12 December 2001
Table 5-1 Principal Factors in Harbor Siting
1. Vessel access to harbor site contains adequate depths and clearance for safe
2. Land access to harbor site is or can be reasonably developed to provide
required land transportation linkage.
Size and Depth
1. Protected water depth and space adequate to accommodate intended vessel
traffic in the following areas: (a) entrance and turning basins, (b) mooring
areas, and (c) berthing areas.
2. Land areas of sufficient size and elevation to accommodate support needs free
3. Potential for future enlargement or change in harbor use.
1. Sheltering from winds and ocean waves; natural sheltering features such as
headlands, offshore reefs, and islands will reduce both artificial sheltering
requirements (breakwaters) and costs.
2. Limited fetch. The protected water area shall not contain segments of
sufficient fetch to act as a generating area for waves that would cause
difficulties within the harbor.
3. Bottom. Heavy, stiff, or overconsolidated clays furnish the best holding ground
for anchors. Sands will provide acceptable holding ground. Sites should be
avoided where the bottom consists of extremely hard clays, rocks, or very soft
clays. If this is not possible, costly provisions (such as mooring islands) must
be made to secure ships. Similarly, the costs of breakwaters, piers, and shore
side structures will also depend upon the underlying soil conditions. Location of
extensive structural systems in areas of deep, soft clays should be avoided.
4. Dredging. Avoid locations involving dredging of large quantities of rock or other
5. Shoreline relief. Land adjacent to shoreline should gradually slope away from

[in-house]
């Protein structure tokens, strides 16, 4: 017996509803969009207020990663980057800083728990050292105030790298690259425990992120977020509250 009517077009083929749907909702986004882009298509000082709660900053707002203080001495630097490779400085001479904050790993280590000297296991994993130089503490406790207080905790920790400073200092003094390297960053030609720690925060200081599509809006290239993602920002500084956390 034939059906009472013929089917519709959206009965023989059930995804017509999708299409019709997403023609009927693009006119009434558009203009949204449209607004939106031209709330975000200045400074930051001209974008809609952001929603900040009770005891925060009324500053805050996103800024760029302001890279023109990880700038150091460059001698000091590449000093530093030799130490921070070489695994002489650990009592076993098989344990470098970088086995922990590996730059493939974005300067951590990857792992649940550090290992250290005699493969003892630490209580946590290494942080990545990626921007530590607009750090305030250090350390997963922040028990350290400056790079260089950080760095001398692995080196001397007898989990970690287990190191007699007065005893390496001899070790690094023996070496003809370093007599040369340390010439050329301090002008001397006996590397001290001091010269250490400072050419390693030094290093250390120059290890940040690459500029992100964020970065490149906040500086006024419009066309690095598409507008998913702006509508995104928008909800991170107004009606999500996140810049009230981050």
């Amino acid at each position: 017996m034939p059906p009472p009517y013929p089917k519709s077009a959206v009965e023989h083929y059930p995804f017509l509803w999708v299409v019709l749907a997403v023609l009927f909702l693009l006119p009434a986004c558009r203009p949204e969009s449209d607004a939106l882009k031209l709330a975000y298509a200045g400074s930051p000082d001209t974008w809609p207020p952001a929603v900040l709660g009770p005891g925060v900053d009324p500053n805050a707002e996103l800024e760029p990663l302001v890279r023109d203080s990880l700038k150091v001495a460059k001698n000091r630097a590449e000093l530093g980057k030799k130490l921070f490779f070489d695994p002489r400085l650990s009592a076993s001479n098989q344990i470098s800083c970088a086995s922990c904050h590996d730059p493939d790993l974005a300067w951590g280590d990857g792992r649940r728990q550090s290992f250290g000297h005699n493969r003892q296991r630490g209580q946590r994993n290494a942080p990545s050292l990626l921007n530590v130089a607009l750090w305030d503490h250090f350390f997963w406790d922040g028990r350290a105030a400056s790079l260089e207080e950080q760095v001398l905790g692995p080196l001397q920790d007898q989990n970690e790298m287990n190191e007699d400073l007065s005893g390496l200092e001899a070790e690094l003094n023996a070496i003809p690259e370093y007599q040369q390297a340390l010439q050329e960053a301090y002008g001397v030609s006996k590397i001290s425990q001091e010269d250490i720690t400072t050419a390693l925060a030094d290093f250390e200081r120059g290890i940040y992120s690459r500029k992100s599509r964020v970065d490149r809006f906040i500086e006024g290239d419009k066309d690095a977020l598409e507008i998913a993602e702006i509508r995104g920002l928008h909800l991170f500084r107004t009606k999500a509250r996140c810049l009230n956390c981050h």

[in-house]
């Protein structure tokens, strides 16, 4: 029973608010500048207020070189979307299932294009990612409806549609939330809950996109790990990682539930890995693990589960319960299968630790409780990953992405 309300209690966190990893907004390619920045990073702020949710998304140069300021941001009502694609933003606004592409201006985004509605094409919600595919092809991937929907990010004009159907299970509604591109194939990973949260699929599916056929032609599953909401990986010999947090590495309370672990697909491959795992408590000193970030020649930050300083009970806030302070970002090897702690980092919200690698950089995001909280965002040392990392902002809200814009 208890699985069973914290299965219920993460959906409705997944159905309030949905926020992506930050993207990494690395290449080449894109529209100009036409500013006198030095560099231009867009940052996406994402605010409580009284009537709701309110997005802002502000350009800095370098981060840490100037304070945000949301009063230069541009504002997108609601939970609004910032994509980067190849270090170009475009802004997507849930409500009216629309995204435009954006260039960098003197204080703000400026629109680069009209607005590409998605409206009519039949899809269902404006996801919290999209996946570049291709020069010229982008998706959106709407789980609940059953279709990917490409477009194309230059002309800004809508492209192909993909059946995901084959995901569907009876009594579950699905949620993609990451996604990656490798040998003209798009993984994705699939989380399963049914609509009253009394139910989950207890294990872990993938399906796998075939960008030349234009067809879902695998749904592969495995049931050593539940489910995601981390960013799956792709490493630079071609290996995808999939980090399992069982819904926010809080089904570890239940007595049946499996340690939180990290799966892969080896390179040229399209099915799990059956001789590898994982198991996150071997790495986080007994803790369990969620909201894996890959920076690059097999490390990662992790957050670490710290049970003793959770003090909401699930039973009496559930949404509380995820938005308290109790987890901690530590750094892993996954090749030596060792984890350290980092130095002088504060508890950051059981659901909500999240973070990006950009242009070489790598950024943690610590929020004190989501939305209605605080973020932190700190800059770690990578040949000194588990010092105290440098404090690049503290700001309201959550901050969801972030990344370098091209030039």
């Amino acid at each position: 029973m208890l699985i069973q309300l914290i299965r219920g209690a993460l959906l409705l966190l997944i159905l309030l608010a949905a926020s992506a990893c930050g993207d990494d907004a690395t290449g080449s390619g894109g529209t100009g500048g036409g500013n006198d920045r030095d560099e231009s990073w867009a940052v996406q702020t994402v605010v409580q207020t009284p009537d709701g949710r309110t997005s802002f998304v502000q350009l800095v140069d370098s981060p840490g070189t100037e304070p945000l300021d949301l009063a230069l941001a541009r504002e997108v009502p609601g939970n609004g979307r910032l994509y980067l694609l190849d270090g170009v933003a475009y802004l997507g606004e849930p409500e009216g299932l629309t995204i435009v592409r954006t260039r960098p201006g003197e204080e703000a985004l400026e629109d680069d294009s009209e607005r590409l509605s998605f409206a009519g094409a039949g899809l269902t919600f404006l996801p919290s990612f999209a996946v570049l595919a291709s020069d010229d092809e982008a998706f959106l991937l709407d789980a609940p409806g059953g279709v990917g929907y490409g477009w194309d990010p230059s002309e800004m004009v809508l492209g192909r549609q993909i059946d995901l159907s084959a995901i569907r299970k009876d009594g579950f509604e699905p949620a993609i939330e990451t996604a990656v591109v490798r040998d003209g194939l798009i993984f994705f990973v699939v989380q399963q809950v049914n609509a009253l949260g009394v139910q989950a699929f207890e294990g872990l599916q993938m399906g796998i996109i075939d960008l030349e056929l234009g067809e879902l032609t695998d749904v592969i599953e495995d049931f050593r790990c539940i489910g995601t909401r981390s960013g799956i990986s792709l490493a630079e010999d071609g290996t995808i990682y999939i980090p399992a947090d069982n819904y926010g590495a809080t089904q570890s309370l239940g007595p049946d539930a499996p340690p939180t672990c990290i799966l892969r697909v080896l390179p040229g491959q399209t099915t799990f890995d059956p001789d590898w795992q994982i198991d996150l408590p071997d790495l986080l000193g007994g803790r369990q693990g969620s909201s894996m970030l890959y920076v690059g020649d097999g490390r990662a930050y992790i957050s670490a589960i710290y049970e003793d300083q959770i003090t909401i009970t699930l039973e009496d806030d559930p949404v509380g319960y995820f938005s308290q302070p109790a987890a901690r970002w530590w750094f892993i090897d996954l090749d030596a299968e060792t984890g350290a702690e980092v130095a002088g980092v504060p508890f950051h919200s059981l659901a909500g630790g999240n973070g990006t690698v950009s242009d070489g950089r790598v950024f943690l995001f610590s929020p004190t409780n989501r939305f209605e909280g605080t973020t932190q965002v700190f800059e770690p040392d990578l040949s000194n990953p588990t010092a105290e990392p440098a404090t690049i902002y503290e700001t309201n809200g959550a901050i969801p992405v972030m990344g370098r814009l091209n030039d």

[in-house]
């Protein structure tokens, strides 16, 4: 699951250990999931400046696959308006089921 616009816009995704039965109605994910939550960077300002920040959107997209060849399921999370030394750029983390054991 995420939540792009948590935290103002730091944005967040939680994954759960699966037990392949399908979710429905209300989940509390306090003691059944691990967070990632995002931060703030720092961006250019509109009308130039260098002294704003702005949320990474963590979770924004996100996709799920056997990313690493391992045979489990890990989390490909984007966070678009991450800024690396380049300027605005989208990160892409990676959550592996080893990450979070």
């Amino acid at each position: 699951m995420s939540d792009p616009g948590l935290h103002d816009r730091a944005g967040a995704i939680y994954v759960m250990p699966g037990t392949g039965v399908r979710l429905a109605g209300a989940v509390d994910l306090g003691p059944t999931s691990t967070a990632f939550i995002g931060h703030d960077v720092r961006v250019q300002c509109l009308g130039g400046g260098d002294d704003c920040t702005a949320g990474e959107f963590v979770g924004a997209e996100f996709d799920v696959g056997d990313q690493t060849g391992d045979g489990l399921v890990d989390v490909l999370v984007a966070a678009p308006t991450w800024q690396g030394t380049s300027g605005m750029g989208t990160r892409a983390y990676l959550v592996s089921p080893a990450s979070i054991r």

beach. Avoid locations with pronounced topographic relief (cliffs) adjacent to
6. Upland drainage. Preferably, the upland area should be naturally well drained.
Evaluate occurrence of health hazards due to local conditions.
1. Variations in water level. The range between water level extremes due to
cumulative effects of astronomical and storm tides as well as flood flows in
river-affected harbors should be minimized as far as practicable.
2. Currents. Current velocity should be minimum and, except for localized areas
and/or special considerations, should not exceed 4 knots.
3. Fouling rate. Desirable factor is a low fouling rate and relative freedom from
marine borers, hydroids, and other biofouling organisms, which can be drawn
into the cooling systems of ships.
4. Water circulation. Water basins should have sufficient natural circulation.
5. Sedimentation. The effect of the harbor site on natural regimes of coastal and
riverine sediment transport and supply must be thoroughly evaluated. It is
desirable not to interfere with the natural regime of sediment movements. The
effects of harbor development on the sediment system may require
maintenance dredging and/or shore-stabilization needs that must be
considered as part of the overall development effort.
1. Storm. Avoid locations subject to the direct effects of pronounced, severe, and
2. Fog. Consider local variation in fog intensity and avoid the more severe sites
3. Ice. Avoid locations that might be ice-locked for several months a year.
1. Availability of construction material. In particular, rock for breakwater and jetty
2. Fresh water availability. In particular, water for potable water supply.